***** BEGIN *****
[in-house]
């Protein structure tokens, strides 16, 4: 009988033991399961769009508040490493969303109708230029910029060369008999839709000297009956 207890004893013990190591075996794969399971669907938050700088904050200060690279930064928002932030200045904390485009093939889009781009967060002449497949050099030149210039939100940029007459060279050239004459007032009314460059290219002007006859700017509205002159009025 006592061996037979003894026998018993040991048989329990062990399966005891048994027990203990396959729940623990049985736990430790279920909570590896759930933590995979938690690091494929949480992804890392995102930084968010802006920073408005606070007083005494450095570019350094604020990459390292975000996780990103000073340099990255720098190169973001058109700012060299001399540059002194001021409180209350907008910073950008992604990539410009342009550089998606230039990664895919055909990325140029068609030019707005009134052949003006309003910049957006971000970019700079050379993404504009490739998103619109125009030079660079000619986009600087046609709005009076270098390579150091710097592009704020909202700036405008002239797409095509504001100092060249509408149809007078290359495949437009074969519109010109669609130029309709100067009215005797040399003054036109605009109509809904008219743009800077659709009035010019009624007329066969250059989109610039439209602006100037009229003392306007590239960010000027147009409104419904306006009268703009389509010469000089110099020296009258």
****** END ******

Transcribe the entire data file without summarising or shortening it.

[in-house]
């Protein structure tokens, strides 16, 4: 009988033991399961769009508040490493969303109708230029910029060369008999839709000297009956 207890004893013990190591075996794969399971669907938050700088904050200060690279930064928002932030200045904390485009093939889009781009967060002449497949050099030149210039939100940029007459060279050239004459007032009314460059290219002007006859700017509205002159009025 006592061996037979003894026998018993040991048989329990062990399966005891048994027990203990396959729940623990049985736990430790279920909570590896759930933590995979938690690091494929949480992804890392995102930084968010802006920073408005606070007083005494450095570019350094604020990459390292975000996780990103000073340099990255720098190169973001058109700012060299001399540059002194001021409180209350907008910073950008992604990539410009342009550089998606230039990664895919055909990325140029068609030019707005009134052949003006309003910049957006971000970019700079050379993404504009490739998103619109125009030079660079000619986009600087046609709005009076270098390579150091710097592009704020909202700036405008002239797409095509504001100092060249509408149809007078290359495949437009074969519109010109669609130029309709100067009215005797040399003054036109605009109509809904008219743009800077659709009035010019009624007329066969250059989109610039439209602006100037009229003392306007590239960010000027147009409104419904306006009268703009389509010469000089110099020296009258």